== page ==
- Non-hierarchical: there are no primary partners. The amount of connection a person has with each person they’re in a relationship with may fluctuate from time to time but basically, no one person has priority/favor over others.
- Monogamish: couples who define themselves as monogamish are mostly monogamous but may be okay with each partner flirting with, kissing, or whatever level of intimate contact they define, with other people.
- Open: open relationships can have a wide variety of definitions. It’s often defined by the couple. One person may be monogamous and the other may have sex with other people. Both people may have a “don’t ask don’t tell” policy when they are out of town/away from each other. The definition of people who describe their relationship as “open” will vary from one relationship to the next but the main understanding is that they are not monogamous.
- So many more! There are so many other ways of practicing CNM that would take too much time to define here. These are the most common that I see in my therapy practice, but if you’re interested, take the time to research the wide variety of open relationship styles that are out there. Options abound!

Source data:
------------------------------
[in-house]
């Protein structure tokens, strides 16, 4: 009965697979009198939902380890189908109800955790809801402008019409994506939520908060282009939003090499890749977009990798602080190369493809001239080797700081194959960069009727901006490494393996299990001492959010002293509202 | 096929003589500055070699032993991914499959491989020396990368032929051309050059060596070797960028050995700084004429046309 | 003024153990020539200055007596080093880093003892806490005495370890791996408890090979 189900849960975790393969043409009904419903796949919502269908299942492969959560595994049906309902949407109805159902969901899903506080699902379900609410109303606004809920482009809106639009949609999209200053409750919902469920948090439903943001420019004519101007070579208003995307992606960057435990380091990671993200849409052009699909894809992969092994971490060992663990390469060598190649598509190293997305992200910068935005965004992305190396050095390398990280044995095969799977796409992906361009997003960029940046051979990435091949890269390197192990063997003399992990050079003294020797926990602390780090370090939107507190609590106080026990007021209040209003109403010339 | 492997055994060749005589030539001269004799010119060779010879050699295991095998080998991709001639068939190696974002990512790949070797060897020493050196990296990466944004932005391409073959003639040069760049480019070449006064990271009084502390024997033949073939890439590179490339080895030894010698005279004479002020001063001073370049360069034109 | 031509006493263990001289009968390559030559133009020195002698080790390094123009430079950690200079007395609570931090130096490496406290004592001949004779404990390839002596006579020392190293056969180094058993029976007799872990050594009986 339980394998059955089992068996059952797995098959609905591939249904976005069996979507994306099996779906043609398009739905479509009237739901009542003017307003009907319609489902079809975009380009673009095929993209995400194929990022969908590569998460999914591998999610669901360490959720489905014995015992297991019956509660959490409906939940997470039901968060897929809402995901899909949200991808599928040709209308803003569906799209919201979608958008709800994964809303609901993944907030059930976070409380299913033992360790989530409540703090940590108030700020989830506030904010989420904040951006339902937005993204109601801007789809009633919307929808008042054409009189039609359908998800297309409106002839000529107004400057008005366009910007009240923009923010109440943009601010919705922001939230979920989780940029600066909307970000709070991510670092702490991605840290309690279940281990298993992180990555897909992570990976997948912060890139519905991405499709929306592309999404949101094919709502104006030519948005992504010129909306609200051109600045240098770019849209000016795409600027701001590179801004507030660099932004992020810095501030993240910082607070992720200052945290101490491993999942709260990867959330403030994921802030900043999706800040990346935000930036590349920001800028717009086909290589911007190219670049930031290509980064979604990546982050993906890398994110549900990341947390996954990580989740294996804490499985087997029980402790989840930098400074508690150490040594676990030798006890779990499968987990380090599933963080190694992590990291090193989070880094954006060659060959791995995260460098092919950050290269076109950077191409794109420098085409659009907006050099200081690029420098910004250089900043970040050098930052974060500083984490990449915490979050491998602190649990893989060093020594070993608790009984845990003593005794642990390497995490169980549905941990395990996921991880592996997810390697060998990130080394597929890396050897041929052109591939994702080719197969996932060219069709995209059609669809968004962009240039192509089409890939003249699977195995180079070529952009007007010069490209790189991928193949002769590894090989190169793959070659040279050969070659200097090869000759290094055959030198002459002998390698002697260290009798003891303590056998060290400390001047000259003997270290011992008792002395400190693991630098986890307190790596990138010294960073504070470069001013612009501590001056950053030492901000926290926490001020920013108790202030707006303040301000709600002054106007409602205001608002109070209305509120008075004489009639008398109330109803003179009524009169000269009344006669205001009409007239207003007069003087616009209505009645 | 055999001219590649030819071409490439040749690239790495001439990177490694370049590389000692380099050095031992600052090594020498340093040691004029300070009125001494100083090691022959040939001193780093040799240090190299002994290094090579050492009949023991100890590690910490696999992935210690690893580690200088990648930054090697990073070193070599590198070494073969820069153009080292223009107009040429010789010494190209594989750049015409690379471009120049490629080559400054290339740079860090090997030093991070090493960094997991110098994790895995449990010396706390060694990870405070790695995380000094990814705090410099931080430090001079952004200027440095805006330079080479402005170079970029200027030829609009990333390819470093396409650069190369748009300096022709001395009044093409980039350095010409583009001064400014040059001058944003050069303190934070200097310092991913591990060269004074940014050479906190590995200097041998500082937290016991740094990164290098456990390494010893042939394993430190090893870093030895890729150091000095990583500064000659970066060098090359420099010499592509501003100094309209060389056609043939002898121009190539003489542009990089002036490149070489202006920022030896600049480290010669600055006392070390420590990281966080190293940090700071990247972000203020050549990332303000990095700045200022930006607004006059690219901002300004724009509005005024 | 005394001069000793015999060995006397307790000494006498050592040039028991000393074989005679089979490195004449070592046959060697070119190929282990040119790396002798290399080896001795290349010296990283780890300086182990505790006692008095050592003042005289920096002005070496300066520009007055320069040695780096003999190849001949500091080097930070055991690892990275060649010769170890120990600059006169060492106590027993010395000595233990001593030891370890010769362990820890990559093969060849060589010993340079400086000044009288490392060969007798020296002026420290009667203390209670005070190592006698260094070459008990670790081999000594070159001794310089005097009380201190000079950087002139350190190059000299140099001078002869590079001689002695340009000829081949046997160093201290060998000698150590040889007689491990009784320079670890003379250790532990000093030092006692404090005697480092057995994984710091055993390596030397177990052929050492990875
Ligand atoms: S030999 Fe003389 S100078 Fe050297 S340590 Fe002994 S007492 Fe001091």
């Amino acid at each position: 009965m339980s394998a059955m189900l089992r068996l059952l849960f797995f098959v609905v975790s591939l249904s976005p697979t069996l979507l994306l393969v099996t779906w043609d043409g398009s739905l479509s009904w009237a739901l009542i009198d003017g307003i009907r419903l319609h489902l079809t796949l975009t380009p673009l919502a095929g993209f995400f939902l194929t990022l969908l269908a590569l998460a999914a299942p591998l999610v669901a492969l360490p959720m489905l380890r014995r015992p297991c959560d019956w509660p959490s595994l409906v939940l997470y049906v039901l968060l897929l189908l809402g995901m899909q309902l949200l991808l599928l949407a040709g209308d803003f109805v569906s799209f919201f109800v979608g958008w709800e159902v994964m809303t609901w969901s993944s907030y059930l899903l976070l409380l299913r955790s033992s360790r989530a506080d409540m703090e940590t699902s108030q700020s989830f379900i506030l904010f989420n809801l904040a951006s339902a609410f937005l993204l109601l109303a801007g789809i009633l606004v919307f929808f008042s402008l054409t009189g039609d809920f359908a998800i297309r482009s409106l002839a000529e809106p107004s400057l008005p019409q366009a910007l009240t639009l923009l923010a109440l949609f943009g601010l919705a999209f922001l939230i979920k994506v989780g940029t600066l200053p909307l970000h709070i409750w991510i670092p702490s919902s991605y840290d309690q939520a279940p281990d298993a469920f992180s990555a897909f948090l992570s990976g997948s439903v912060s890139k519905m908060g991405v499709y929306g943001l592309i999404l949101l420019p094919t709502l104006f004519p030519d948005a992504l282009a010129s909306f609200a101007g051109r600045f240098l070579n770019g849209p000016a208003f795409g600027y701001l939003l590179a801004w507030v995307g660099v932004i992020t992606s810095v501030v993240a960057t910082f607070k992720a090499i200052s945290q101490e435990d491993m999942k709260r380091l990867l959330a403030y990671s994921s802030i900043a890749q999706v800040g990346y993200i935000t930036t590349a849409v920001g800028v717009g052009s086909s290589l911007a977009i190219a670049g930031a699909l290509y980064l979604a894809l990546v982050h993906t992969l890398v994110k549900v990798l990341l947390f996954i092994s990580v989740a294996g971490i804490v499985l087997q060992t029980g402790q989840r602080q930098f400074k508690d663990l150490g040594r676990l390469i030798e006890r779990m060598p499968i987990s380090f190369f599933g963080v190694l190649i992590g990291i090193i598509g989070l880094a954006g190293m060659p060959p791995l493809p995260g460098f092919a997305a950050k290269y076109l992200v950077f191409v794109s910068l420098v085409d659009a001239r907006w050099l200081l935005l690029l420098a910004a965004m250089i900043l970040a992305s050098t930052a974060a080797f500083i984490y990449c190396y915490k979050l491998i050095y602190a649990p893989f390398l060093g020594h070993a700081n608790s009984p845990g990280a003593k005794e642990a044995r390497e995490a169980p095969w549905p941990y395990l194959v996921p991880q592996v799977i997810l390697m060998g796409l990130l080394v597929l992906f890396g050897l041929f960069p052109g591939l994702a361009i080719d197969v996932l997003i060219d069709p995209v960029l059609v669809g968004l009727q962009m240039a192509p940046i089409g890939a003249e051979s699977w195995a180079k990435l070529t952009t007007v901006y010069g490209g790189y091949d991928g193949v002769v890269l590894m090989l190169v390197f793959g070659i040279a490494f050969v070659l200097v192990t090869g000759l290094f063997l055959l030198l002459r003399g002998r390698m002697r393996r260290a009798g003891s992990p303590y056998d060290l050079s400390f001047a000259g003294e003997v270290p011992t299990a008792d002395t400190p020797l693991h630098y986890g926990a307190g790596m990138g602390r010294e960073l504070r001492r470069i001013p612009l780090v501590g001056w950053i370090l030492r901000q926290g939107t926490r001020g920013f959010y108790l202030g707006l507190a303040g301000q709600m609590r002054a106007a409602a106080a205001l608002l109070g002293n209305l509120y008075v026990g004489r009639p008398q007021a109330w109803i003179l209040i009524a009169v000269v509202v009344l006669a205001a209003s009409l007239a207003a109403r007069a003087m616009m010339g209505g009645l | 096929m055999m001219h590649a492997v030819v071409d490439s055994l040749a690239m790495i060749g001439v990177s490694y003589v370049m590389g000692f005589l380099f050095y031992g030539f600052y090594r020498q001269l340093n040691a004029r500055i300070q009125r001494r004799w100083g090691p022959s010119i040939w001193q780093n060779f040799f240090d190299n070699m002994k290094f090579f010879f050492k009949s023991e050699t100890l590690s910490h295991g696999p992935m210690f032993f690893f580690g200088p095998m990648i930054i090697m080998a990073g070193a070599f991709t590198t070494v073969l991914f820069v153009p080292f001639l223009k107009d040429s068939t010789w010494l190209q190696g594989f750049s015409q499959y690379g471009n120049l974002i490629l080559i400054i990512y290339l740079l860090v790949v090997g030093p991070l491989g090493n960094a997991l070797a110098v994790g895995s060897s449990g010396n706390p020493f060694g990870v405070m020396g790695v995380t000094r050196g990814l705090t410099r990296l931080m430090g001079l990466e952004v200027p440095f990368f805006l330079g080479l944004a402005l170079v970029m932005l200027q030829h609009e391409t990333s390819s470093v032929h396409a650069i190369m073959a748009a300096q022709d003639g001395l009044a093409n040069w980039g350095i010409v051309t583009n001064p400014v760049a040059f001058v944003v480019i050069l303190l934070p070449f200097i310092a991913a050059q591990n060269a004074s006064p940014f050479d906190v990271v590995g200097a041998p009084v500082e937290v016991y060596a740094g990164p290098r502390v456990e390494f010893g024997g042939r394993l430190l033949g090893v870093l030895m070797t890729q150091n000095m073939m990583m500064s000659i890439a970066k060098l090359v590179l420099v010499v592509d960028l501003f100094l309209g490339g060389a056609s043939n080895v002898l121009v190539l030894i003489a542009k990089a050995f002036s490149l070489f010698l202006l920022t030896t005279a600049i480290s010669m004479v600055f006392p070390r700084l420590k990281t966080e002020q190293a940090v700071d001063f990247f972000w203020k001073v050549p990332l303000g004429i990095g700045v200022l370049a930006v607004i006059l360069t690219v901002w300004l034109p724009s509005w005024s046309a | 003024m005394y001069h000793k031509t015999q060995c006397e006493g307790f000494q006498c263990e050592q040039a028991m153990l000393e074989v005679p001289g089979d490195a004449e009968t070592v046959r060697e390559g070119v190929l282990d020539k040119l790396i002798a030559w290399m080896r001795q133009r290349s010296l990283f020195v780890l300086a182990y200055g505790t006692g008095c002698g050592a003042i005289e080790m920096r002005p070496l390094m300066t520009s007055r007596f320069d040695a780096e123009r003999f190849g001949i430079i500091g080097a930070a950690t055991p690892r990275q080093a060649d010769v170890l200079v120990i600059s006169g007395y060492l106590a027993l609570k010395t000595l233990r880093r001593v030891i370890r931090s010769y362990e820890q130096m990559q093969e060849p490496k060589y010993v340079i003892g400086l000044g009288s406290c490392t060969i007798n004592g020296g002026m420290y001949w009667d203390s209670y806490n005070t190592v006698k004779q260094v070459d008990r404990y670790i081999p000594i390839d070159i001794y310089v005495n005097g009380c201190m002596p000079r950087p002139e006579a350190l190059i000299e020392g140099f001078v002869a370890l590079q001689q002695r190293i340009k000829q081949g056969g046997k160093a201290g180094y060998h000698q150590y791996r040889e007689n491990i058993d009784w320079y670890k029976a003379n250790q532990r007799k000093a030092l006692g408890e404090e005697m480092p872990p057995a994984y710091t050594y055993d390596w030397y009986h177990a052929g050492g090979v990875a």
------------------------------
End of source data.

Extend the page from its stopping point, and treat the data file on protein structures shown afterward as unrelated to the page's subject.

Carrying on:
Why is Mononormativity a Problem?
So now that you know about the wide variety of relationship styles that exist, you can start to appreciate that for many people, monogamy for life may not feel like the best option. Research supports that many people contemplate some form of CNM in their lives. It doesn’t always mean they actually want to engage in it - for some the fantasy is more exciting than anything - but there are plenty of people who find that they identify as CNM (not feeling like it’s just a preference). The problem with mononormativity is that it makes anyone else with even the thought of CNM seem “wrong” or “immoral,” and is oppressive of others for whom monogamy doesn’t feel like the right fit.